Torres del Paine / About
The Torres del Paine circuit is arguably second only to the Inca Trail as the best known and popular hike in South America.It is a single massif riven by deep valleys on the eastern edge of the Patagonia Ice Cap. The topography allows a trekking route right round the massif and in a few places you are squeezed between the rock spires of the massif and the huge glaciers descending from the Ice cap.
Because of it’s spectacular views and relatively easy access it has become highly rated and very popular. Indeed it is a victim of its own success now as people flock to it. Thankfully the majority never venture far from the tour bus and just flirt with it’s southern flanks barely getting into the park. There are a variety of short days walks culminating in the 8 hour trek up to the base of the Torres del Paine viewpoint. There are two longer walks the so-called 5-day W-Track and the 8-day O-circuit (which incorporates the W).
The 8-day O circuit goes anti-clockwise round the whole massif. It goes up the relatively tranquil east and north side of the massif, crosses the John Garner pass, and then comes down to meet the W-Track at lago Grey on Day 4. This part of the walk is quiet compared to the southern sections of the W-Track and has much to recommend it.
However the east and north sections do not have the comfortable accomodations and fine dining of the W-Track. There are two nights where you have to camp or stay in a already pitched tent with hired sleeping bag and canteen food. The cleanliness of the sleeping bags and quality of this food are surprisingly good however.
Because the trek is so popular and CONAF (the park authorities) are limiting numbers booking is compulsory. The campsites and rifugios are run by 2 different companies, Fantastico Sur and Vertice who have no collaboration whatsoever. Indeed it is said the hardest thing about the whole O-circuit is booking the 7 consecutive nights, especially if you are using their camping equipment. We used a third party an agency called Denomades, to book ours and it was relatively easy with little surcharge.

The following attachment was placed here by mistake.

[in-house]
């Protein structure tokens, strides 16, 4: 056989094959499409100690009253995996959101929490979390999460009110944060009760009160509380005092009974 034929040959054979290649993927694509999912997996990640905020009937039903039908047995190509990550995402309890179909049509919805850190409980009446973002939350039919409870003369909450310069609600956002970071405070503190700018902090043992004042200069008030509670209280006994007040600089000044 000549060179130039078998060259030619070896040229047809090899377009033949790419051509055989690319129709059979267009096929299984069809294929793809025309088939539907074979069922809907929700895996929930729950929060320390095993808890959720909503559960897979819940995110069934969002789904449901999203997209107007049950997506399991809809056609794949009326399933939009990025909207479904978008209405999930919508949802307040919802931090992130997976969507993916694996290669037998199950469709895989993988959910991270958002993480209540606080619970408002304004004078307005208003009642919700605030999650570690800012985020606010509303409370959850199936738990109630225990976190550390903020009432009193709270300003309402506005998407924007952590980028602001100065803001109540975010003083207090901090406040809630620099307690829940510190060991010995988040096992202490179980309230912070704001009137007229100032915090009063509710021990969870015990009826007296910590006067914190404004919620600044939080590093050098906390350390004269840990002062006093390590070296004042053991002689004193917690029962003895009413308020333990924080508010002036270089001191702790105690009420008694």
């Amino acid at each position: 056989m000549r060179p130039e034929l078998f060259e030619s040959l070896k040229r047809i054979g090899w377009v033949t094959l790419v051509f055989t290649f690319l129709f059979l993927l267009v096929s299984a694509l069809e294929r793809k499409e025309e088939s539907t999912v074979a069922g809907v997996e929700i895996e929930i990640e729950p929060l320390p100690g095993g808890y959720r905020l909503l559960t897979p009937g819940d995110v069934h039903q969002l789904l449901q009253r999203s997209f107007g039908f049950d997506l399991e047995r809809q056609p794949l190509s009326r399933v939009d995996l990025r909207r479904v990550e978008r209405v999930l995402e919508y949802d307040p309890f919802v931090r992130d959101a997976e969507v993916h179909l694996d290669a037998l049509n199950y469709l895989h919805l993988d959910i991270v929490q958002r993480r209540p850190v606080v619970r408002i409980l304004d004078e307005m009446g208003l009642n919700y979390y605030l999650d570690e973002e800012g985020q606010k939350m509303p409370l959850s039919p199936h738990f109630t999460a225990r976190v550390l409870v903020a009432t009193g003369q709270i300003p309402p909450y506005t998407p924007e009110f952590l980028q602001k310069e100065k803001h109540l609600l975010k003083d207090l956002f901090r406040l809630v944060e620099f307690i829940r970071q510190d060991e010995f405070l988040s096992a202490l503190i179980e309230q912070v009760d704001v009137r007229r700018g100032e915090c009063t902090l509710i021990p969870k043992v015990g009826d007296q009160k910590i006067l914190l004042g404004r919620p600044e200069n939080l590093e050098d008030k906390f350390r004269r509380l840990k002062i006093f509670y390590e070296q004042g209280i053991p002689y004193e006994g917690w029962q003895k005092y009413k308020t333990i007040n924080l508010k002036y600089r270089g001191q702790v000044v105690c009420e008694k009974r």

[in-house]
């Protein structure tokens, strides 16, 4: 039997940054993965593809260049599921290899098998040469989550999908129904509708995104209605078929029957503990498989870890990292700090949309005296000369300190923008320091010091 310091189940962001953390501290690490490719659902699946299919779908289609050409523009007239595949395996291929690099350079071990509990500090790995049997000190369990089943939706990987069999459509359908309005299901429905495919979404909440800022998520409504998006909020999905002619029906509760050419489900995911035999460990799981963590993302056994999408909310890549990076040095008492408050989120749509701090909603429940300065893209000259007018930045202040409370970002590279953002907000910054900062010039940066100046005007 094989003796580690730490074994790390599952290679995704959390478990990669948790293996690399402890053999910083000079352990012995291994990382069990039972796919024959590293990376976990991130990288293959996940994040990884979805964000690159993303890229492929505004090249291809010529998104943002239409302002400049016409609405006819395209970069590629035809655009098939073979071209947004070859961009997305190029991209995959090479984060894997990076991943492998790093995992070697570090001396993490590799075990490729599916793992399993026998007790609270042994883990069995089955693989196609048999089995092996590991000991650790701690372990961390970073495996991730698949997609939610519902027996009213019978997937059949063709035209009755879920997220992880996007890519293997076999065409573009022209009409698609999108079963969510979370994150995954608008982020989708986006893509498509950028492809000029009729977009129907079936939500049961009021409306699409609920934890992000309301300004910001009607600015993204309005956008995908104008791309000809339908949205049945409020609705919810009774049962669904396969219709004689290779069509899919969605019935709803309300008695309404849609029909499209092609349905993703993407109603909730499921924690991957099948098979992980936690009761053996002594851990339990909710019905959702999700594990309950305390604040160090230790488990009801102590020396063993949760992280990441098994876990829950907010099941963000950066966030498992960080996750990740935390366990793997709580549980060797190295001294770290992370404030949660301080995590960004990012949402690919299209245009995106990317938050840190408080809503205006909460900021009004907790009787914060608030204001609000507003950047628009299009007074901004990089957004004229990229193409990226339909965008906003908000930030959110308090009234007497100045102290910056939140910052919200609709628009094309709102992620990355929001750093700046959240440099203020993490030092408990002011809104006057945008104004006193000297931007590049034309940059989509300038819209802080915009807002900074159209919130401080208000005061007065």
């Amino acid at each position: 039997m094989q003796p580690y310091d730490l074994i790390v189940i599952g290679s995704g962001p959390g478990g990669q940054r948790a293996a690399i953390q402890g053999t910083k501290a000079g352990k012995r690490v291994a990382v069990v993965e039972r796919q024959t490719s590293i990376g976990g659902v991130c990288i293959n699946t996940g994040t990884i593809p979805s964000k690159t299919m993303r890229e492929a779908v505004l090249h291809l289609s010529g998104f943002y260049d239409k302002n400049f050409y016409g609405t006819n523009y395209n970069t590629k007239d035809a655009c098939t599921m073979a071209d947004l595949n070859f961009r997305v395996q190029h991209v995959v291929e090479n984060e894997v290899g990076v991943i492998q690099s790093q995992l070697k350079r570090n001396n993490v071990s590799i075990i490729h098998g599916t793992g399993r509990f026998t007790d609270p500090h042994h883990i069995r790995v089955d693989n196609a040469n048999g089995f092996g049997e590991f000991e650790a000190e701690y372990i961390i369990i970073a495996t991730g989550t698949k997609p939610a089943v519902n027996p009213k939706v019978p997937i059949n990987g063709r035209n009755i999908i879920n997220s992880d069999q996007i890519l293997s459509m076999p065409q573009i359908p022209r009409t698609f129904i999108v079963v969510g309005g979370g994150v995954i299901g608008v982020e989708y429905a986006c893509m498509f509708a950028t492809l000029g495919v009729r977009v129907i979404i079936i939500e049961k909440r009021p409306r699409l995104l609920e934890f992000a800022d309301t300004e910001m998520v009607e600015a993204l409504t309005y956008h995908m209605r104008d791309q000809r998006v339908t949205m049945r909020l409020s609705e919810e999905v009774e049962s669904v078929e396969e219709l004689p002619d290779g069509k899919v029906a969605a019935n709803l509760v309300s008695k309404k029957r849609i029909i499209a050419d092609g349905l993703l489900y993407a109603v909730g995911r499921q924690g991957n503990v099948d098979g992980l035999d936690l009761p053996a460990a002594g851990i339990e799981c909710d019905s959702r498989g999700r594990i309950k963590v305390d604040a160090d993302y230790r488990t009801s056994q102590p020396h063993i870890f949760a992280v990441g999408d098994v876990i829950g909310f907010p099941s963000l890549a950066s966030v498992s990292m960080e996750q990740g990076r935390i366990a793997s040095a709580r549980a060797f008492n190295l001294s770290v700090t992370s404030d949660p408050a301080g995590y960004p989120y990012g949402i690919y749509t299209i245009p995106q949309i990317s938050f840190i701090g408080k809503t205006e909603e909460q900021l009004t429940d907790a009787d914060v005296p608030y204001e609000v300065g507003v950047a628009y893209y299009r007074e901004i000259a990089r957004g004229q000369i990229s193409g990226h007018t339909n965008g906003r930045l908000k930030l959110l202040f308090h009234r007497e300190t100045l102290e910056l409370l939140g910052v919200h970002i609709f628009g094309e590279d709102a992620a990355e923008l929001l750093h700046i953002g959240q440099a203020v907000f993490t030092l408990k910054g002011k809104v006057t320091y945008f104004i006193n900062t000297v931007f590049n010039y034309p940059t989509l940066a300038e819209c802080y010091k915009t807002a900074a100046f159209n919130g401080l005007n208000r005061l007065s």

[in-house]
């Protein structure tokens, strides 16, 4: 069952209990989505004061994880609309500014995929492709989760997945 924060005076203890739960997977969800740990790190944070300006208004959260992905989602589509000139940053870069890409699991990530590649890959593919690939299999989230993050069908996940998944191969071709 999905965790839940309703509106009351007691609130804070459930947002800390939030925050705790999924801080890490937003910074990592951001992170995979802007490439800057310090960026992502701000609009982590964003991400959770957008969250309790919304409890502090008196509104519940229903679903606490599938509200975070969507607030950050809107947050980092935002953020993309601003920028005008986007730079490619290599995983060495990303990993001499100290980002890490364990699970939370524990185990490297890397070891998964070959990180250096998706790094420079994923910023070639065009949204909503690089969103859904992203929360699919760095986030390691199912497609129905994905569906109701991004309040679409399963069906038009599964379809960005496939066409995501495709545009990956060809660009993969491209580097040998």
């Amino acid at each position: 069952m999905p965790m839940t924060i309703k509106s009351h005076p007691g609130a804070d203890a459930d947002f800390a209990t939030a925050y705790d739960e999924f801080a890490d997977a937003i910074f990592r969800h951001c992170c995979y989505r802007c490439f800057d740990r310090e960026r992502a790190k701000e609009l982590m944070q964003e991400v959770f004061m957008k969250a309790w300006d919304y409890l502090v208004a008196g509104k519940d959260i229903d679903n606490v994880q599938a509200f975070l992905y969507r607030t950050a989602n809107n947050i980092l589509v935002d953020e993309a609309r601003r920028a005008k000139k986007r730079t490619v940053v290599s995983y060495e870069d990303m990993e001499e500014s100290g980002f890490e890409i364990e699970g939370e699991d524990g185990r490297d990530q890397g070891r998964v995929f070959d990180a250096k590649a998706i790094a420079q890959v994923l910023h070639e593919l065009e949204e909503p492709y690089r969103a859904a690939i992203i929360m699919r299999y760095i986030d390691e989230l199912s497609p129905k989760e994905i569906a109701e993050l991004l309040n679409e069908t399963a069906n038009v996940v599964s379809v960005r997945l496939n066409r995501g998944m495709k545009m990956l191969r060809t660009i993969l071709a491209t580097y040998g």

There are now strict rules about keeping to the route and it is not uncommon to see hikers who have breached regulations or those trying to pull a fast one on the booking system being asked to leave or even escorted out of the park. It has perhaps been the case for a few decades, but earlier when numbers were not so high there was more leniency.
Indeed so 25 years ago I also did the O-circuit in 1996 and went off piste twice. One the first occasion I walked up the Ascencio Valley to the Japanese camp after a visit to the base of the Torres del Paine viewpoint, which was almost deserted. The next day I wandered alone north from Japanese campsite across a large cold stream and up boulder slopes to a glacier. Here I put on my crampons and wove a route beside the odd crevasse to the top of the glacier just to the east of Cerro Oggioni to gain a pass, which was east of the so-called Oggioni Pass sometimes used today. The view was fantastic from here and I could see up the Valle del Silencio on one side of the ridge and down to Rifugio Dickson on the other as condors circled nearby. I then descended to Rifugio Dickson through scrub and kept quiet about my route on arrival.
From here I followed the normal O-Circuit over the John Garner Pass to Lago Grey and onto the Italian Camp and up to Campo Britanico in the Vallee del Frances. I spent the night surreptitiously camping at Campo Britanico and next morning I left the route and went up to the col between Valle del Frances and Valle del Silencio. This col was just on the south side of Cerro Fortaleza. I hoped to find a way down into Valle del Silencio, however there was a precipitous cliff which looked like it would have involved at least 3 rope lengths of abseiling so I had to retreat back down Valle del Frances and join the official route again. To do this now would require special permits.